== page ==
You Can Quit Smoking

You Can Quit Smoking

Nicotine: A Powerful Addiction

If you have tried to quit smoking, you know how hard it can be. That is because nicotine is a very addictive drug. For some people, it can be as addictive as heroin or cocaine. Within seconds of taking a puff of smoke, nicotine travels to the brain. It tells the brain to release chemicals that make you want to smoke more.

Quitting is hard. Usually people make 2 to 3 tries, or more, before finally being able to quit. Studies have shown that each time you try to quit, you will be stronger and will have learned more about what helps and what hurts.

Anyone can quit smoking. It does not matter about age, health, or lifestyle. The decision to quit and your success is greatly influenced by how much you want to stop smoking.

Half of all people who have ever smoked have quit.

Purpose Of This Web Page

This web page tells about how you can improve your chances of quitting smoking and overcoming addiction to nicotine. It explains how you can work with health care providers to find the best way for you to quit. It tells about ways to avoid relapses and talks about concerns you may have about quitting, including weight gain. It also lists names and addresses of organizations that can offer help and information.

You Can Quit Smoking Help Is All Around You!

Many types of health care providers can help you quit — your family doctor, dentist, or pediatrician; nurses, psychologists, pharmacists, respiratory and physical therapists; and others.

Programs are given by health care providers who specialize in helping people stop smoking. Your regular health care provider can help you find a program.

Methods For Quitting

Experts say three methods work. You have the best chances of quitting if you use them together:
· Use the nicotine patch or gum or other nicotine replacement therapy
· Ask you doctor to prescribe medication to help you quit smoking
· Get support and encouragement
· Learn how to handle urges to smoke and stress
· Call a Telephone Quitline for help
Log onto an Internet website for tips and assistance in quitting

1. Use the Nicotine Patch or Nicotine Gum or other Nicotine Replacement Therapy

The patch and gum help lessen the urge to smoke. The nicotine in the patch and gum passes through the skin. This reduces the craving for nicotine when you stop smoking. It is important to follow the directions carefully when using the patch or gum. Ask your health care provider for advice or read the information in the package.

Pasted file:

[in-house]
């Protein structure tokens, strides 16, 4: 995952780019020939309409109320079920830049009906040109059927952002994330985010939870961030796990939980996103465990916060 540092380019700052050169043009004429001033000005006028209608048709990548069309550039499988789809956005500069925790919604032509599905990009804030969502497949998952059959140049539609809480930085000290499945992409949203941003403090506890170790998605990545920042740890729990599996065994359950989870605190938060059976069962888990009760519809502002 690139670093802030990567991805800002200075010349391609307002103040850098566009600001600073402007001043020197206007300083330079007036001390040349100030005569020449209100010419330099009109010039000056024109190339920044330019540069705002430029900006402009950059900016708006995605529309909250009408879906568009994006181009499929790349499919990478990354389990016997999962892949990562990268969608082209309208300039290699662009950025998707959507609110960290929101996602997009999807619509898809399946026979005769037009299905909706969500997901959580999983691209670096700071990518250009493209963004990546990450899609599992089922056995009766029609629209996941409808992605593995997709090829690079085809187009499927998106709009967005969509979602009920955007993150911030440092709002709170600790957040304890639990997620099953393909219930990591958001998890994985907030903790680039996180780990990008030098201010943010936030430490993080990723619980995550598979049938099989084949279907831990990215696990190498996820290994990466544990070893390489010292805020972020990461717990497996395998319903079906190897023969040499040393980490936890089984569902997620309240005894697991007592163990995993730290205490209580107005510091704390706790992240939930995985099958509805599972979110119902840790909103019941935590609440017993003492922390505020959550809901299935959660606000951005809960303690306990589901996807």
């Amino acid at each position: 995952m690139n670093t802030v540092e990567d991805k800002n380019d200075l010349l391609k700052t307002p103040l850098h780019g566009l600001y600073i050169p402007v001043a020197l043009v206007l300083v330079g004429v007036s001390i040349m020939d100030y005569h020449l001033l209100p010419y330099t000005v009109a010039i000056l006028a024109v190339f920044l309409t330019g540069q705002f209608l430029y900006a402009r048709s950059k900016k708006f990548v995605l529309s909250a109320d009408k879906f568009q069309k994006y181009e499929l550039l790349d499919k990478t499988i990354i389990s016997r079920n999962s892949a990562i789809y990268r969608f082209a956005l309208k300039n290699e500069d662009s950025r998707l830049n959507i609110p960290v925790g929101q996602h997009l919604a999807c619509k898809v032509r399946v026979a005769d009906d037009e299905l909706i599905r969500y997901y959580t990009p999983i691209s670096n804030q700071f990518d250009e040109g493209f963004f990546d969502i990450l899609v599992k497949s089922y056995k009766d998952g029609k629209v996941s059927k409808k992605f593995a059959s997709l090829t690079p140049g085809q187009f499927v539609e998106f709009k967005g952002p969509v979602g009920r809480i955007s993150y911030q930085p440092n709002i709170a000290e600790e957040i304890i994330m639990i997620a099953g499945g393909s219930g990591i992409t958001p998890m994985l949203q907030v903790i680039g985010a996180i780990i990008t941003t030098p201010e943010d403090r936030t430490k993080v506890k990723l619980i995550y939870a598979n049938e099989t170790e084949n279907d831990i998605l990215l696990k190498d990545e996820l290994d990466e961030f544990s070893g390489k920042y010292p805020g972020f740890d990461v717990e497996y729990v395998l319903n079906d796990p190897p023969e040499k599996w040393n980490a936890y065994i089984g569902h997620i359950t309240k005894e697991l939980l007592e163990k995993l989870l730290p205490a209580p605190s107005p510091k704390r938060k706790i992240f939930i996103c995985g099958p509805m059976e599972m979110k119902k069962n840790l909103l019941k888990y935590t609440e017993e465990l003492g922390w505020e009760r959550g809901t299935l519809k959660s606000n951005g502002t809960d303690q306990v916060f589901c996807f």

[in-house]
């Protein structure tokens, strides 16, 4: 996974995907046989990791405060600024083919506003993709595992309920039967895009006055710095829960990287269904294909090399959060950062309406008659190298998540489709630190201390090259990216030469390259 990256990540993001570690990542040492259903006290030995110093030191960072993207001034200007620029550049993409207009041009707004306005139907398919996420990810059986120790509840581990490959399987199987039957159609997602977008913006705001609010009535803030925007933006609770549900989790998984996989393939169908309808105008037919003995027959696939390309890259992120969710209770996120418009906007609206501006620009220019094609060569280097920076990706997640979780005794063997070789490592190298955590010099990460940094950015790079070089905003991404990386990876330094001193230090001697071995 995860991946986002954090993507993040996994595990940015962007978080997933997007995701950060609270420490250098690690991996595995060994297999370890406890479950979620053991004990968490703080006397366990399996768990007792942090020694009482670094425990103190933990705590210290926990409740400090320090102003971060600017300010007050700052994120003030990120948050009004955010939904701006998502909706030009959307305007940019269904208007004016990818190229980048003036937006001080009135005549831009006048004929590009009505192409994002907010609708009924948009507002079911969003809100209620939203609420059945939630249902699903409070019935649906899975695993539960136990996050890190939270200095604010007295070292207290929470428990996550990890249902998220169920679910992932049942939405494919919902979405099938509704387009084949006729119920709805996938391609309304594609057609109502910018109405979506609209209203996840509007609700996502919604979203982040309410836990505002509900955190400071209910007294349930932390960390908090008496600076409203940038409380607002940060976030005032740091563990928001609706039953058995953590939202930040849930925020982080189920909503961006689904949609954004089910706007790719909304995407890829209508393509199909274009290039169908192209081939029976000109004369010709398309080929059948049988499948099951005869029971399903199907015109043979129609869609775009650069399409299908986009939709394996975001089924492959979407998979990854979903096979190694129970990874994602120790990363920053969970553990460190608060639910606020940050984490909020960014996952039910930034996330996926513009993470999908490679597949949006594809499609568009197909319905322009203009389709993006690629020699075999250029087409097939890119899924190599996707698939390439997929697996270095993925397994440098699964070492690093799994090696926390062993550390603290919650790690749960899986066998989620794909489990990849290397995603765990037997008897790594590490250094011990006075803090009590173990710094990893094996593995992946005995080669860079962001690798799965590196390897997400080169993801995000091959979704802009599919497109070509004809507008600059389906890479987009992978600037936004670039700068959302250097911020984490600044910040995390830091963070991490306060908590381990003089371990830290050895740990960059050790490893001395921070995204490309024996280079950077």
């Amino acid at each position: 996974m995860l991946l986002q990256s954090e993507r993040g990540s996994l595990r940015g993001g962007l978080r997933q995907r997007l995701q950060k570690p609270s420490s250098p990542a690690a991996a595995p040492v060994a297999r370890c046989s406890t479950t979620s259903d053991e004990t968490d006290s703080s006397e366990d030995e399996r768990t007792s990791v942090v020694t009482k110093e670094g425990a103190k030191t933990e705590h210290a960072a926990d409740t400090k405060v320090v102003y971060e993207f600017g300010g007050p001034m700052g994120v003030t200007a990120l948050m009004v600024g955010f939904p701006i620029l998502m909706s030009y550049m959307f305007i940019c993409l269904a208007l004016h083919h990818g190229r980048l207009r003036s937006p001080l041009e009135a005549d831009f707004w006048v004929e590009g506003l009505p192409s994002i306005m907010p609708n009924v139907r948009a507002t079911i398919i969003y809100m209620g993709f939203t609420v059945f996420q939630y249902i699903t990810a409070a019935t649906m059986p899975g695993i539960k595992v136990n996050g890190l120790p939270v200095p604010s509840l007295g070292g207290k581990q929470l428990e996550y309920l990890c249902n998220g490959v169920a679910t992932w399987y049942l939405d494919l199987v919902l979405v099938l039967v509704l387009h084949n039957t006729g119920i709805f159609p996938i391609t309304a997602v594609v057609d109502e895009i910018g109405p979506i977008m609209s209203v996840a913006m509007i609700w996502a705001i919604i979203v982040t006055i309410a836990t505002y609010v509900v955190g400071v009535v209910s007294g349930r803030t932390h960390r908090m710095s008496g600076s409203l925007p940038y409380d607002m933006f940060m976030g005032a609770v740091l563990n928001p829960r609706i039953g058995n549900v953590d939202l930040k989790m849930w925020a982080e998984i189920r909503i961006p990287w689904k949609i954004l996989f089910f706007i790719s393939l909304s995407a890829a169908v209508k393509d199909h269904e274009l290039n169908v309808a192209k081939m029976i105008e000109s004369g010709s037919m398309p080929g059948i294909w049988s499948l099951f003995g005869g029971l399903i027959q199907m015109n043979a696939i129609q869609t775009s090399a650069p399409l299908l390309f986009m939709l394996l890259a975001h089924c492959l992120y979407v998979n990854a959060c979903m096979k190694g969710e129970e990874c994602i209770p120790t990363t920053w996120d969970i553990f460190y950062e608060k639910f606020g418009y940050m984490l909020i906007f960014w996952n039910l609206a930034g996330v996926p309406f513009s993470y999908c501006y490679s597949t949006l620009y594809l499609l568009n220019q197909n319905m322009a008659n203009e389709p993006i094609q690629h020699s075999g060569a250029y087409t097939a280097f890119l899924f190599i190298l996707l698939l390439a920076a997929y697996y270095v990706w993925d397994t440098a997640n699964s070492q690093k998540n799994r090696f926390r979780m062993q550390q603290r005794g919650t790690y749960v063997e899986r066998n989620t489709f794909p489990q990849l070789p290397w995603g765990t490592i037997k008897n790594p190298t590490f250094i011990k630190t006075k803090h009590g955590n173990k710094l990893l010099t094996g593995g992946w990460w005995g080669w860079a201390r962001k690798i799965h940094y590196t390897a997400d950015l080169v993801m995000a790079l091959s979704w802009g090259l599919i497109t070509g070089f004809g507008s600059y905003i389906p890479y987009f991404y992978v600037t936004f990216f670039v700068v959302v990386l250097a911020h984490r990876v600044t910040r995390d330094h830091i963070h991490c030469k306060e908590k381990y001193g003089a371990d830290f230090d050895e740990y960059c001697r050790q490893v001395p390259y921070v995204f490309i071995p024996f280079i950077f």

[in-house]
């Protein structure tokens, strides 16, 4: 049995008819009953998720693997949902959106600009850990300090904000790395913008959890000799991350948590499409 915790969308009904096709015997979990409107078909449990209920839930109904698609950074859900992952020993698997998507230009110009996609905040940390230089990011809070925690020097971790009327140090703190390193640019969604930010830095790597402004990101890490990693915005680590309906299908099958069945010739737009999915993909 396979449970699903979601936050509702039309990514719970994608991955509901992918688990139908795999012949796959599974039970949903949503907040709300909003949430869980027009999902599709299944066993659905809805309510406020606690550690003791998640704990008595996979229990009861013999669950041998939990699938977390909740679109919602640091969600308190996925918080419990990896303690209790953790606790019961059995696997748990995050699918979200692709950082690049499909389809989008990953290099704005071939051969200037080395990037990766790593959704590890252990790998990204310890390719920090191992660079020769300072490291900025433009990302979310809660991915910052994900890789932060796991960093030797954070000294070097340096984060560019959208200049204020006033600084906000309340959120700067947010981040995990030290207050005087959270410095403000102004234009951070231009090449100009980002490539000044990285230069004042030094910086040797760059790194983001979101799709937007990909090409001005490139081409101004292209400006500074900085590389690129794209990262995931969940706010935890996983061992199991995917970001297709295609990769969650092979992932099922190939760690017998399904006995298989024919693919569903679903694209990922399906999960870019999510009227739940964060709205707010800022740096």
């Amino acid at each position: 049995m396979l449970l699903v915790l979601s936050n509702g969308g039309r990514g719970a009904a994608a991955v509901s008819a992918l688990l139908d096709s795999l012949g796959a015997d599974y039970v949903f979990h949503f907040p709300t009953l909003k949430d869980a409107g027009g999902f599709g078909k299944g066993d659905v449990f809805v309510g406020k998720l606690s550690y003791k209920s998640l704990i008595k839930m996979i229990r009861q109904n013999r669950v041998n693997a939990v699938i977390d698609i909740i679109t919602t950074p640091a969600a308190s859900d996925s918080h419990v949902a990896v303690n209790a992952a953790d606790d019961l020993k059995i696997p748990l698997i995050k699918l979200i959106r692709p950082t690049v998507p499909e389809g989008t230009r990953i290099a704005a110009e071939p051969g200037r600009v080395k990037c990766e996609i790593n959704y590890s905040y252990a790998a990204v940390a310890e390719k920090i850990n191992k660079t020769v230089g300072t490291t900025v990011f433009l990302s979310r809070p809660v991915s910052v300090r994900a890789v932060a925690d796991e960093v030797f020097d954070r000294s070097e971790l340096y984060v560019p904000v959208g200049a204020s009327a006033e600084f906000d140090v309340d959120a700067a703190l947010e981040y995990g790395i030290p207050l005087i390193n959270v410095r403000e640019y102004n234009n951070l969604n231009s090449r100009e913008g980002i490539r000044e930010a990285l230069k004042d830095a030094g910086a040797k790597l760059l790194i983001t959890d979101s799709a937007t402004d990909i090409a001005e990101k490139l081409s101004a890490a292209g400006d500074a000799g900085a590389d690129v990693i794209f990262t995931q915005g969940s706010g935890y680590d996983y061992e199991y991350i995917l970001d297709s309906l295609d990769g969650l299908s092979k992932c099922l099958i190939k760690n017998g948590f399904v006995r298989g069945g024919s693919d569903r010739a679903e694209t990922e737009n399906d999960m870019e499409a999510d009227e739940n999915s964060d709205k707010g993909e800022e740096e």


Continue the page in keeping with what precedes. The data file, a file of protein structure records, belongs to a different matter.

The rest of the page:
While you may still get cravings to smoke, don’t smoke while using the patch or gum!
Who should use the nicotine patch or nicotine gum?
Research shows that almost everyone can benefit from using the patch or gum.
If you are pregnant or have heart or blood vessel problems, your health care provider will be especially careful about giving you the patch or gum.

How do I know what strength is right for me?

The Patch: Most smokers should start using a full-strength patch (15-22 mg of nicotine) daily for 4 weeks and then use a weaker patch for another 4 weeks (5-14 mg of nicotine).

The gum: Many smokers should start using the 2-mg dose. However, you may want to use 4-mg gum if you:

· Smoke more than 20 cigarettes a day
· Smoke as soon as you wake up in the morning
· Have severe withdrawal symptoms when you don’t smoke
· Have tried and failed to quit on a lower dose.
· If you are a very light smoker (less than 10-15 cigarettes a day) or have health problems, a health care provider can help you select the right dose.
· Should I use the nicotine patch or the nicotine gum?

Both treatments can help once you are ready to quit. The choice is up to you. Some people don’t like the taste of the gum or don’t like chewing in public and prefer the patch. Others have been unable to quit on the patch and want to try the gum. Here is some information to help you decide which one is right for you.

Using the nicotine patch or gum about doubles your chances of quitting.

NICOTINE PATCH

Directions for use:

At the start of each day, a new patch is placed on a part of the body between the neck and waist. Each day, the patch is moved to a new spot to lessen skin irritation.

Treatment period:
The patch is usually used for up to 8 weeks.

Side effects:
Some people who use the patch get a rash on their body where the patch is placed. Skin rashes are usually mild and easily treated. Moving the patch to another area of the body helps.

How to get it:
Currently, the patch is prescribed by a doctor. (Check with your health insurance to find out if the cost is covered.)

NICOTINE GUM

Directions for use:

The gum must be chewed in a special way to make it work. It is chewed slowly until a “peppery” taste comes out. Then, the gum is placed between the cheek and gum. Each piece of gum should be used for about 30 minutes.

Treatment period:
People often chew too few pieces of gum per day and for too few weeks to get the most benefits from using it. A fixed schedule (at least one piece every 1-2 hours for at least 1-3 months) may give the best results.

Side effects:

Some people develop mild side effects such as hiccups, upset stomach, or jaw ache. Most of these side effects go away if the gum is used correctly.

How to get it:

The gum is newly available without a doctor’s prescription. To be safe, carefully read and follow directions inside the package. Also, you can talk to your health care provider about how to use it and for how long.

If you have any side effects from the patch or gum, be sure to tell your health care provider right away.